In Philip Roth's 1995 preface to Goodbye,
Columbus (1959), he lists the names of
23 writers he was reading at the time of that book's
composition. It's an authorial master stroke, with
enough believable names (Malamud, Bellow, Freud)
that you can easily make the mistake of taking an
artist at his word.
of Myself in Goodbye, Columbus
Everybody knows artists are famously coy in citing
their real influences. You'll relent on the
obvious--Roth admitting to Malamud, Bellow, and
Freud is hardly surprising--and stay elusive where
Thus it's curious to me why Roth didn't list Walt
Whitman in his preface. Sure, you could argue that
citing Whitman is like citing Shakespeare; hardly
necessary, since to use the English language is to
acknowledge your debt.
Yet there are two words in the Roth novella
"Goodbye, Columbus," which I think owe a strong debt
to Whitman's use of them in "Song of Myself." Those
words are "wet" and "acquisitive."
Let's explore "acquisitive" first. It stands out no
matter where you read it, because it's by and large
a word you read, rather than one you use in
speaking. So any writer who uses it better be
careful, for he'd be rightly accused of "writerly"
usage, which is to say, being hifalutin when you
don't have to be. Here's how Whitman's narrator uses
not guilty to me, nor stale nor discarded
I see through the
broadcloth and gingham whether or no,
And am around,
tenacious, acquisitive, tireless....and can never
be shaken away (139).
Now here's how Roth's narrator, 23-year-old Neil
Klugman, uses it. For context, Klugman is sitting in
St. Patrick's Cathedral in Manhattan, amusing
himself by formulating a half-assed prayer while his
girlfriend is seeing a doctor about getting a
If we meet You at
all, God, it's that we're carnal, and acquisitive,
and thereby partake of You. I am carnal, and I
know you approve, I just know it. But how carnal
can I get? I am acquisitive. Where do I turn now
in my acquisitiveness? Where do we meet? Which
prize is You? (100).
You need not be well-versed in Whitman to grasp the
parallels. Young Klugman is, frankly, acting like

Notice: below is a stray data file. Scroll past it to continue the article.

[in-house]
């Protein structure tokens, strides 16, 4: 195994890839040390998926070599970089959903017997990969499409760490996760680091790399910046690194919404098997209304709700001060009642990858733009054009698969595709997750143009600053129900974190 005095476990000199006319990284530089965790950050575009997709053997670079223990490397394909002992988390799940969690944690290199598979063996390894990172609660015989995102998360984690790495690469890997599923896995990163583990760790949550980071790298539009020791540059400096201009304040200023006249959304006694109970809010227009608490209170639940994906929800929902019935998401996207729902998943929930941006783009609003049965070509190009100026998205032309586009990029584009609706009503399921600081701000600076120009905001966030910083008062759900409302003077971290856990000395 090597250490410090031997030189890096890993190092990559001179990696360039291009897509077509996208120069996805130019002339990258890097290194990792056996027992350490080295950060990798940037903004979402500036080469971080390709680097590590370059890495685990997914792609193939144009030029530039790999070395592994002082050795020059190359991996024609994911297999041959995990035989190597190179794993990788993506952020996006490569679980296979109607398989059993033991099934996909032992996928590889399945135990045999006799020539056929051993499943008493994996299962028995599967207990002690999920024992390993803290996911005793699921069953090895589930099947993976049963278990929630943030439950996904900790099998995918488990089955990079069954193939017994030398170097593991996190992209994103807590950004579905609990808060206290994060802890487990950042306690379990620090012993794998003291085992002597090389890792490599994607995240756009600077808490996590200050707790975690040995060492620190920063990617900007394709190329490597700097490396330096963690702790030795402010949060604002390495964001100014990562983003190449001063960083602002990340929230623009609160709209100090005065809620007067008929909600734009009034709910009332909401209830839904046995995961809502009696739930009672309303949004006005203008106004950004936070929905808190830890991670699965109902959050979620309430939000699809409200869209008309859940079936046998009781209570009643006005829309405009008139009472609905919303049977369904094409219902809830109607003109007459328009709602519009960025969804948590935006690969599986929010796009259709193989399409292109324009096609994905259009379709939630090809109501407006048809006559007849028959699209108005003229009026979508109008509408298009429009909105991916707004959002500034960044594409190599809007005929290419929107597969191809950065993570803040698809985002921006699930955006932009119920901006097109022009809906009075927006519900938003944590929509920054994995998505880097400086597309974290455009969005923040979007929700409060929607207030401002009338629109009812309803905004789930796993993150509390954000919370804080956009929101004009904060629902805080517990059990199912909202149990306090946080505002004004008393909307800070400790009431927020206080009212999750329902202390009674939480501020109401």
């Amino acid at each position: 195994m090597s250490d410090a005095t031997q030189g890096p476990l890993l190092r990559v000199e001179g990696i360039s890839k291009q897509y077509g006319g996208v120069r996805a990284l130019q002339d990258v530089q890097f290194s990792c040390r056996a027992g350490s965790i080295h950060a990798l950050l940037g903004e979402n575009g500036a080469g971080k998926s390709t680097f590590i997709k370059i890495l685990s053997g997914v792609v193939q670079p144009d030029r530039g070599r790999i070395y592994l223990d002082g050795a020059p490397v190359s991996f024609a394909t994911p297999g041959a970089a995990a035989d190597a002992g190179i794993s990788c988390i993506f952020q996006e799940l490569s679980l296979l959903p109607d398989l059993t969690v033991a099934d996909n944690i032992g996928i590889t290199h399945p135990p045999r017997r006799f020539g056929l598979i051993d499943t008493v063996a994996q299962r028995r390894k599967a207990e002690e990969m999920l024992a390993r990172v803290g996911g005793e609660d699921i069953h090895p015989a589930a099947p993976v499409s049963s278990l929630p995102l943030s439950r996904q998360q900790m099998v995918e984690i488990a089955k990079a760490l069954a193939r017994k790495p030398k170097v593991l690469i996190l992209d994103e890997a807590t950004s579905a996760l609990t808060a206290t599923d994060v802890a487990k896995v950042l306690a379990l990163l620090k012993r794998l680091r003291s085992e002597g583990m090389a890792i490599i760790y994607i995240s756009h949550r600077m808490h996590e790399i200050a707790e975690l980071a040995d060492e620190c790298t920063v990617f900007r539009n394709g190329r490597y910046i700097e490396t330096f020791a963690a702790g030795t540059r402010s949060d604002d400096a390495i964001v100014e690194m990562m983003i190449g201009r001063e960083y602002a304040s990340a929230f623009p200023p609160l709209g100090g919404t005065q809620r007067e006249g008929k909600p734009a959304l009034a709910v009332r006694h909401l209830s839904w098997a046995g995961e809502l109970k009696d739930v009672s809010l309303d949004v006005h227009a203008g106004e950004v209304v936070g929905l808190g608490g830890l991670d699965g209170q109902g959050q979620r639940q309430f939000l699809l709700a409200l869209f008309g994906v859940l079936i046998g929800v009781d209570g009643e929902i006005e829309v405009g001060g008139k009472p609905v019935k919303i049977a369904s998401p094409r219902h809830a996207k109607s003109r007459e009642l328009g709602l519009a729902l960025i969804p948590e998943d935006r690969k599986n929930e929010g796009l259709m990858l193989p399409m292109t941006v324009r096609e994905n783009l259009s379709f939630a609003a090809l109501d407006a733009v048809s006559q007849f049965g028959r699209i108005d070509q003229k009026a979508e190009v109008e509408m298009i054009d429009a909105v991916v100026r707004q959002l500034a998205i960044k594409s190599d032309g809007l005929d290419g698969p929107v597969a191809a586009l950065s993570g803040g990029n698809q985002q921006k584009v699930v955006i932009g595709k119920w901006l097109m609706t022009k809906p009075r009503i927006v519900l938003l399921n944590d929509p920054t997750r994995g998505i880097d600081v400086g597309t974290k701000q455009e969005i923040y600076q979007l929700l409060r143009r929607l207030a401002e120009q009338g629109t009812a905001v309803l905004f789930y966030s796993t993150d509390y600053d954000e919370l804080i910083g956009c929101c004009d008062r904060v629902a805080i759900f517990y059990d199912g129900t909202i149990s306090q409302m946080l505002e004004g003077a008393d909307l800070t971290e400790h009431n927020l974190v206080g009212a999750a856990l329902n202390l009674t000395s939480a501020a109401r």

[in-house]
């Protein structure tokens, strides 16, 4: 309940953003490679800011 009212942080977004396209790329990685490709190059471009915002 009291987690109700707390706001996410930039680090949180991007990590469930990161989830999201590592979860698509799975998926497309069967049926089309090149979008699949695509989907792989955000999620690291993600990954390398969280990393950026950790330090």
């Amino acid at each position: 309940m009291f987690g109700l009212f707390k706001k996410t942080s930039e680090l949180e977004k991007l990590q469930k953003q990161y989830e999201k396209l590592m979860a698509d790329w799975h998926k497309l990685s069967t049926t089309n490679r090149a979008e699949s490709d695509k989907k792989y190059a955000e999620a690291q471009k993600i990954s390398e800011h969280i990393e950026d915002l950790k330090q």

for all of the reading he's done at Rutgers and the
public library, he's never come upon "Song of
Myself." If he had, he'd know one of the chief joys
of the Whitman-narrator-God's dissenting
transcendentalism is his embrace of all joys and
bodily freedoms, be they carnal, acquisitive, lazy,
heartfelt, or suicidal. Klugman is musing on the
conventional God of the bible when he should be
finding solace in the all-encompassing ubiquitous
ultra-deity at the heart of Whitman's oeuvre.
As for "wet": In "Goodbye, Columbus," the word is
central to one of the novella's thematic binaries:
the raw and natural versus the manufactured and
artificial. Here's how Brenda Patimkin, Klugman's
girlfriend, uses the word "wet" when playing a
poolside game with Klugman:
Why don't you go in
the water, and I'll wait for you and close my
eyes, and when you come back you'll surprise me
with the wet (52).
Like that? It's "wet" as a noun. It's not entirely
unheard of. The dictionary still says it's allowed.
And yet...it catches you off-guard each time you
read it. As with "acquisitive," it's a bit writerly.
And it, too, is arguably rooted in the
Whitman-narrator-God's usage of wet as a noun in
"Song of Myself." Here's an extended cut from "Song"
culminating in wet:
You sea! I resign
myself to you also....I guess what you mean,
I behold from the
beach your crooked inviting fingers,
I believe you
refuse to go back without feeling of me;
We must have a turn
together....I undress....hurry me out of sight of
soft...rock me in billowy drowse,
Dash me with
amorous wet....I can repay you (455).
Wow. While those six lines deserve limitless
dissertations, here I'll limit myself to noting one
parallel with the "Goodbye, Columbus" passage. In
both, there are twined acts of faith and
resignation, confidence and vulnerability. A man is
essentially closing his eyes in the belief his lover
(Brenda, or the sea) will return and hold him. While
the passage in "Song" is evocative of death and
Oedipal longings and other traits that make
comparing it to the "Goodbye, Columbus" passage
perhaps a foolish idea on my part, I'm still taken
in by the passages' shared use of "wet" as a noun in
a sensual context.
Moreover, there are parts of "Goodbye, Columbus"
that make me believe Roth was intent on only using
"wet" where he really needed to. For example, in the
story's famed first paragraph, it seems as if
Klugman takes pains to not use the word "wet" in
beautifully, and a moment later she was swimming
back to the side of the pool, her head of
short-clipped auburn hair held up, straight ahead
of her, as though it were a rose on a long stem.
She glided to the edge and then was beside me.
"Thank you," she said, her eyes watery though not
from the water (3).
Pay special attention to that last sentence.
Ilan Mochari is the author of the
Pushcart-nominated debut novel Zinsky
the Obscure (Fomite Press, 2013).
The novel earned rave reviews from Publishers
Weekly, Booklist, and Kirkus. It was also
featured in the Boston
Globe and on Boston's NPR station. His
short stories and poetry have appeared or are
forthcoming in Keyhole,
Midway Journal, and elsewhere. Another
story received an honorable mention in a Glimmer
Train competition. He
has a B.A. in English from Yale University.